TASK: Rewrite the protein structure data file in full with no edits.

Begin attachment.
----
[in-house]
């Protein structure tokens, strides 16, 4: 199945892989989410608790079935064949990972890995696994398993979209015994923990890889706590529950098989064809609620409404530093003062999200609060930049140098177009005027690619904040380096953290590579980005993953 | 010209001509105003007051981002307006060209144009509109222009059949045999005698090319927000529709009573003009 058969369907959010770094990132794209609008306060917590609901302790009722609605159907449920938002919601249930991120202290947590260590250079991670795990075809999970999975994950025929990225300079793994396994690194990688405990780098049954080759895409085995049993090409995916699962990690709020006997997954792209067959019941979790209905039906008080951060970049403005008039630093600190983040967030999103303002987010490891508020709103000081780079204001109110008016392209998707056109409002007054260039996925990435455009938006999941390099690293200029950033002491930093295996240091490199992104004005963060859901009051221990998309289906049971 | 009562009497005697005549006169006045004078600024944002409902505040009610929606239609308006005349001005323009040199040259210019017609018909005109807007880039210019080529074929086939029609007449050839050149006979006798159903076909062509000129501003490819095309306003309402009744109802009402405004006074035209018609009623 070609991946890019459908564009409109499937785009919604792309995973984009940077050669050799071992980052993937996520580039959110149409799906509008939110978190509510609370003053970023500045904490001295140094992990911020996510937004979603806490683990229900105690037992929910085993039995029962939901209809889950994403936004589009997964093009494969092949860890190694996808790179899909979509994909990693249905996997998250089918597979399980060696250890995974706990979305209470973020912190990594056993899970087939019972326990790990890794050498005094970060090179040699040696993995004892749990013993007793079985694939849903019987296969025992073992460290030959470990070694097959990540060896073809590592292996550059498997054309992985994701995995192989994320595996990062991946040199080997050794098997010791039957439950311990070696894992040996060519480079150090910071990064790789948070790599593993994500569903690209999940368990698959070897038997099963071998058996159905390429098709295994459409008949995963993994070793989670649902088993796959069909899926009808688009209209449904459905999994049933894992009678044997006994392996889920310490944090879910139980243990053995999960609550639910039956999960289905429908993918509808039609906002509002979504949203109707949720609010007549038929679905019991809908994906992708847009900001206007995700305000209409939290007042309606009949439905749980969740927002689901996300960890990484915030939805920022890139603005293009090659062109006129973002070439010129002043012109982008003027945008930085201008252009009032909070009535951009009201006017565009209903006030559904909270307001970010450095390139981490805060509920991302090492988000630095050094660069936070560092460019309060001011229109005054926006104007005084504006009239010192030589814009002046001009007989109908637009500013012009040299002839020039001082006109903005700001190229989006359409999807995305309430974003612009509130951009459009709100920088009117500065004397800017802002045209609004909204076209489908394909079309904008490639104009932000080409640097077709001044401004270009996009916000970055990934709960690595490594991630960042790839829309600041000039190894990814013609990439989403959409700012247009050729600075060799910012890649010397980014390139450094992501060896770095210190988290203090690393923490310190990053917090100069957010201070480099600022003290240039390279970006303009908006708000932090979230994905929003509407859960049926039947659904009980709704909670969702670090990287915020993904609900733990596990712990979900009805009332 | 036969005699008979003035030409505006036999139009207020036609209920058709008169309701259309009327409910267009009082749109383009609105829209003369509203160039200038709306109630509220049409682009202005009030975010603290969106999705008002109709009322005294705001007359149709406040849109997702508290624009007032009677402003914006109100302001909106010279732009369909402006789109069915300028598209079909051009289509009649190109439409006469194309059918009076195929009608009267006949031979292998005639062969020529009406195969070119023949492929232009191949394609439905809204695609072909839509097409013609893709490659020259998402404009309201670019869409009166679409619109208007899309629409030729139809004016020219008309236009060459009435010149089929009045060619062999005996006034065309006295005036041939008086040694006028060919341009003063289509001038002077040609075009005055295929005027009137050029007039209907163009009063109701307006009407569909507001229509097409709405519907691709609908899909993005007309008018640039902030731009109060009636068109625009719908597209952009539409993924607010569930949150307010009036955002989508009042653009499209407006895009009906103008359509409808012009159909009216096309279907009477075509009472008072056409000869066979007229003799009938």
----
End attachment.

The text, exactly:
[in-house]
């Protein structure tokens, strides 16, 4: 199945892989989410608790079935064949990972890995696994398993979209015994923990890889706590529950098989064809609620409404530093003062999200609060930049140098177009005027690619904040380096953290590579980005993953 | 010209001509105003007051981002307006060209144009509109222009059949045999005698090319927000529709009573003009 058969369907959010770094990132794209609008306060917590609901302790009722609605159907449920938002919601249930991120202290947590260590250079991670795990075809999970999975994950025929990225300079793994396994690194990688405990780098049954080759895409085995049993090409995916699962990690709020006997997954792209067959019941979790209905039906008080951060970049403005008039630093600190983040967030999103303002987010490891508020709103000081780079204001109110008016392209998707056109409002007054260039996925990435455009938006999941390099690293200029950033002491930093295996240091490199992104004005963060859901009051221990998309289906049971 | 009562009497005697005549006169006045004078600024944002409902505040009610929606239609308006005349001005323009040199040259210019017609018909005109807007880039210019080529074929086939029609007449050839050149006979006798159903076909062509000129501003490819095309306003309402009744109802009402405004006074035209018609009623 070609991946890019459908564009409109499937785009919604792309995973984009940077050669050799071992980052993937996520580039959110149409799906509008939110978190509510609370003053970023500045904490001295140094992990911020996510937004979603806490683990229900105690037992929910085993039995029962939901209809889950994403936004589009997964093009494969092949860890190694996808790179899909979509994909990693249905996997998250089918597979399980060696250890995974706990979305209470973020912190990594056993899970087939019972326990790990890794050498005094970060090179040699040696993995004892749990013993007793079985694939849903019987296969025992073992460290030959470990070694097959990540060896073809590592292996550059498997054309992985994701995995192989994320595996990062991946040199080997050794098997010791039957439950311990070696894992040996060519480079150090910071990064790789948070790599593993994500569903690209999940368990698959070897038997099963071998058996159905390429098709295994459409008949995963993994070793989670649902088993796959069909899926009808688009209209449904459905999994049933894992009678044997006994392996889920310490944090879910139980243990053995999960609550639910039956999960289905429908993918509808039609906002509002979504949203109707949720609010007549038929679905019991809908994906992708847009900001206007995700305000209409939290007042309606009949439905749980969740927002689901996300960890990484915030939805920022890139603005293009090659062109006129973002070439010129002043012109982008003027945008930085201008252009009032909070009535951009009201006017565009209903006030559904909270307001970010450095390139981490805060509920991302090492988000630095050094660069936070560092460019309060001011229109005054926006104007005084504006009239010192030589814009002046001009007989109908637009500013012009040299002839020039001082006109903005700001190229989006359409999807995305309430974003612009509130951009459009709100920088009117500065004397800017802002045209609004909204076209489908394909079309904008490639104009932000080409640097077709001044401004270009996009916000970055990934709960690595490594991630960042790839829309600041000039190894990814013609990439989403959409700012247009050729600075060799910012890649010397980014390139450094992501060896770095210190988290203090690393923490310190990053917090100069957010201070480099600022003290240039390279970006303009908006708000932090979230994905929003509407859960049926039947659904009980709704909670969702670090990287915020993904609900733990596990712990979900009805009332 | 036969005699008979003035030409505006036999139009207020036609209920058709008169309701259309009327409910267009009082749109383009609105829209003369509203160039200038709306109630509220049409682009202005009030975010603290969106999705008002109709009322005294705001007359149709406040849109997702508290624009007032009677402003914006109100302001909106010279732009369909402006789109069915300028598209079909051009289509009649190109439409006469194309059918009076195929009608009267006949031979292998005639062969020529009406195969070119023949492929232009191949394609439905809204695609072909839509097409013609893709490659020259998402404009309201670019869409009166679409619109208007899309629409030729139809004016020219008309236009060459009435010149089929009045060619062999005996006034065309006295005036041939008086040694006028060919341009003063289509001038002077040609075009005055295929005027009137050029007039209907163009009063109701307006009407569909507001229509097409709405519907691709609908899909993005007309008018640039902030731009109060009636068109625009719908597209952009539409993924607010569930949150307010009036955002989508009042653009499209407006895009009906103008359509409808012009159909009216096309279907009477075509009472008072056409000869066979007229003799009938």